Large-scale production of expressed sequence tags (ESTs) from arrayed cDNA clones has proven to be the most efficient and cost-effective strategy for gene discovery. EST-based gene discovery strategies are advantageous for a few reasons, not the least of which is that purely computational methods of gene prediction are notoriously inaccurate in higher eukaryotes, in which only a small fraction of the genome codes for transcribed genes (Guigo et al. 2000). However, it is the coupling of both EST and genomic sequence data that is most desirable as it allows for determination of the structure of each gene. It is also noteworthy that ESTs are invaluable for genome sequence annotation and for identification of orthologous relationships between sequences of different, and often evolutionarily distant, organisms. The latter is of essence in using rat models for the study of human diseases.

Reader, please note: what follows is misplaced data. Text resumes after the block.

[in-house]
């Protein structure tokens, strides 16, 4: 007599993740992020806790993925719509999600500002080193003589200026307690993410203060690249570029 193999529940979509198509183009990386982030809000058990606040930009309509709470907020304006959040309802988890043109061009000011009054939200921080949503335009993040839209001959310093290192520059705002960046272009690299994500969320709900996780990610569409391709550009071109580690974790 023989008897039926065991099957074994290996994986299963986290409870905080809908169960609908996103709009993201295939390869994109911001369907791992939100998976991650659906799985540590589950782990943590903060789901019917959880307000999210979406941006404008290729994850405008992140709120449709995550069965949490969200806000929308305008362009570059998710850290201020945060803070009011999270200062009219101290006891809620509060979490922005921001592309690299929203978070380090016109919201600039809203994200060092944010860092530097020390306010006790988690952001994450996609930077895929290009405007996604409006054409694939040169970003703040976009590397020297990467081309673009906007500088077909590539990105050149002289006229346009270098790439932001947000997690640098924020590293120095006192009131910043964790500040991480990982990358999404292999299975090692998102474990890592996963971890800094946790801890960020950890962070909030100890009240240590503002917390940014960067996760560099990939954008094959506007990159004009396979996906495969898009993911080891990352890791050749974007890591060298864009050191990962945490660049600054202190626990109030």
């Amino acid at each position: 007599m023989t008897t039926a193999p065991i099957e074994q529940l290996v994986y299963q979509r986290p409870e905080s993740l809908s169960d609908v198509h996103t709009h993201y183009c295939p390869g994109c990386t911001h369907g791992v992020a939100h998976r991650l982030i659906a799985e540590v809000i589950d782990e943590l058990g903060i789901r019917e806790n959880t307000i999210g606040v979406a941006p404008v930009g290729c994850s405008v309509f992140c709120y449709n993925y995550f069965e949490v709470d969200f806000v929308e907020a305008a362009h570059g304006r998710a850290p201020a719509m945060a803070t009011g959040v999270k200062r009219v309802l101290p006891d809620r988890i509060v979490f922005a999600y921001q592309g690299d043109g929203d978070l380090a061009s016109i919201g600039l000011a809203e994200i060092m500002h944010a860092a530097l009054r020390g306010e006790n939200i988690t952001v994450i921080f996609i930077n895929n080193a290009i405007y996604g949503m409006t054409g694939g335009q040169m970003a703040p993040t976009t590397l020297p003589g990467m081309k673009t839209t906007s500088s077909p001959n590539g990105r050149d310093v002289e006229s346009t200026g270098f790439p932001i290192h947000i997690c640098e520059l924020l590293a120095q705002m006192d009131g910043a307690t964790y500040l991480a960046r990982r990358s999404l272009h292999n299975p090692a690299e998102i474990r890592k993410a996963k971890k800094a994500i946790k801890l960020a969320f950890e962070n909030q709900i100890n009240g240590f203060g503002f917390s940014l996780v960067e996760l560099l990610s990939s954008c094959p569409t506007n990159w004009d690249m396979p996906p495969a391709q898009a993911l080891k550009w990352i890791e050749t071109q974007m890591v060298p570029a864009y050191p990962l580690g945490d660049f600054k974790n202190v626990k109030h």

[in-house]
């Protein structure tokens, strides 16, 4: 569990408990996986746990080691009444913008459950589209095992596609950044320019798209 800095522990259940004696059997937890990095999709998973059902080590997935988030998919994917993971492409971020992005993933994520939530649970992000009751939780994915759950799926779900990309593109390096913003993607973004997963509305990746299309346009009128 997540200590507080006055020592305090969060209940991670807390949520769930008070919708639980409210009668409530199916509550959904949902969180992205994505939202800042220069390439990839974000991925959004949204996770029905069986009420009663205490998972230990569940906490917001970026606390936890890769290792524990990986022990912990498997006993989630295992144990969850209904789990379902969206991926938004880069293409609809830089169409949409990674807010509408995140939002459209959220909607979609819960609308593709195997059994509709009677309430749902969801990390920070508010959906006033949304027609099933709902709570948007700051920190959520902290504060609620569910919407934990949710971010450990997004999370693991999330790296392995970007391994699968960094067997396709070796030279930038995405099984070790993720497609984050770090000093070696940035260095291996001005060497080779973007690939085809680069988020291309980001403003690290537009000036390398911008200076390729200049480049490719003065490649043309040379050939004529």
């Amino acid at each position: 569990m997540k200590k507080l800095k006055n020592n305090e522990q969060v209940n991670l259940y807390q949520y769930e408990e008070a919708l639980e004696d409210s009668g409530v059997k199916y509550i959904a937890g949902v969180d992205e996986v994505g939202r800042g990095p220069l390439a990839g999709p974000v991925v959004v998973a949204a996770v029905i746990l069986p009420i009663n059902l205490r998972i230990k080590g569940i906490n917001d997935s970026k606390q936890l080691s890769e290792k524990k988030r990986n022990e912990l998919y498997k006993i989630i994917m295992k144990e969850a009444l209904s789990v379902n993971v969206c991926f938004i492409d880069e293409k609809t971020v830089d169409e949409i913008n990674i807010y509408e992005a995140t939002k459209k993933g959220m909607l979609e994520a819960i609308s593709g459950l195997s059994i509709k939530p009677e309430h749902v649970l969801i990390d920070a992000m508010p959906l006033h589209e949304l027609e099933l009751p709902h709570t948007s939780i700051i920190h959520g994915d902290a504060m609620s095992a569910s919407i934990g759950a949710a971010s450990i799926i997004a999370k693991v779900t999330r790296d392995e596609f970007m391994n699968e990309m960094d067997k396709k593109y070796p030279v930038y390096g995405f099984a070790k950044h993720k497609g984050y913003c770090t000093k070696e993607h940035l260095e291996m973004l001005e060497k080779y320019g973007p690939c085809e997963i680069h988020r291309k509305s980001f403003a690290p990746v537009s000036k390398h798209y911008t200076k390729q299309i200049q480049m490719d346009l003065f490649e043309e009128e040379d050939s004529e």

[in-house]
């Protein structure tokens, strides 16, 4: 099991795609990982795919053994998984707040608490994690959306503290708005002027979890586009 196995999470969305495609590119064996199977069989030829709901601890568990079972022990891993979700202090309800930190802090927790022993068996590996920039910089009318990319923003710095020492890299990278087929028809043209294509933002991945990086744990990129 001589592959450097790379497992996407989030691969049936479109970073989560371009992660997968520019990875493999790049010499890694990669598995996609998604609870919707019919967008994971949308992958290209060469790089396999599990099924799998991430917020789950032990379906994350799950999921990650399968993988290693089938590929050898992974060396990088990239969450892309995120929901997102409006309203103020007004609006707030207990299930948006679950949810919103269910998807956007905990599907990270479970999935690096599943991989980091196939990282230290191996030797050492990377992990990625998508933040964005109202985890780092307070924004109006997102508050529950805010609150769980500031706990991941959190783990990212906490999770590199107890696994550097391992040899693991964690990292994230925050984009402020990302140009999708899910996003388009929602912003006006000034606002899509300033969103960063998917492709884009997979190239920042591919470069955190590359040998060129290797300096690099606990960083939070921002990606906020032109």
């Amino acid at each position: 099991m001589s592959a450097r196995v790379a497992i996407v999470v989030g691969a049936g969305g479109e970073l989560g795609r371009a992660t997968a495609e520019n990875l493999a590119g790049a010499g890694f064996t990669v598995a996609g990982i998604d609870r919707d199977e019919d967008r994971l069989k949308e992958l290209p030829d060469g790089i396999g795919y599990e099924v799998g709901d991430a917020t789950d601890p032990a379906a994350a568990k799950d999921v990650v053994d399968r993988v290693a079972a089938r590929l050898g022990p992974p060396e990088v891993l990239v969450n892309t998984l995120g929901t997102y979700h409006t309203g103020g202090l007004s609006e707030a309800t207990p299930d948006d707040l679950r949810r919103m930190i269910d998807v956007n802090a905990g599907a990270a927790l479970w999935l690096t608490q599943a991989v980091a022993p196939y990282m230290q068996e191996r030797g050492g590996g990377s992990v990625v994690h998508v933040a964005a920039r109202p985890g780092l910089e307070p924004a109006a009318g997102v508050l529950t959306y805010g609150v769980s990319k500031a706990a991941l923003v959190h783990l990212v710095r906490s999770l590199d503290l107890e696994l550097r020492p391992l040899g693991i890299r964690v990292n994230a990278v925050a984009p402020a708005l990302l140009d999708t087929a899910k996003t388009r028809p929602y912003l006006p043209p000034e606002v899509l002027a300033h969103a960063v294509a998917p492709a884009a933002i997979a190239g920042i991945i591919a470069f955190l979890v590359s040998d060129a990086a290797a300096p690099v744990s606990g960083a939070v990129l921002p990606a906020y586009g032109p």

Typically, cDNA libraries used for production of ESTs are oligo-dT-primed and directionally cloned. Thus, the sequence obtained from the 3′ end of a cDNA clone, that is, 3′ EST, corresponds to the 3′ end of the mRNA. Depending upon the length of both the 3′ EST and that of the 3′ untranslated sequence of the mRNA, a 3′ EST may contain none or very limited coding sequence information. Because 3′ untranslated sequences are less conserved than are coding regions as a general rule (Makalowski and Boguski 1998) and are relatively long (750-bp average length; Pesole et al. 1999), a 3′ EST can be used as a fingerprint to unequivocally identify a transcript. For this reason, each unique 3′ EST that contains a bona fide polyadenylation signal sequence and tail can be tentatively considered as representing a different mRNA and, except for the cases of alternative splicing and/or differential polyadenylation, a different transcription unit. Conversely, 5′ ESTs are derived from the 5′ ends of the cDNAs and may encompass 5′ untranslated, coding, and/or 3′ untranslated sequences depending upon the length of the EST and whether the cDNA corresponds to a full-length or a truncated copy of the mRNA. Typically, however, 5′ ESTs span coding sequences and thus often enable identification of similarities between evolutionarily conserved sequences from different organisms. The latter is invaluable in identifying orthologous relationships and candidate functions to otherwise unknown transcripts. It is noteworthy that ESTs are single-pass sequences, and as such have an error rate of ~3% (Hillier et al. 1996). This poses certain challenges to computational methods for identification of nonredundant sets of ESTs, such as NCBI's UniGene collections.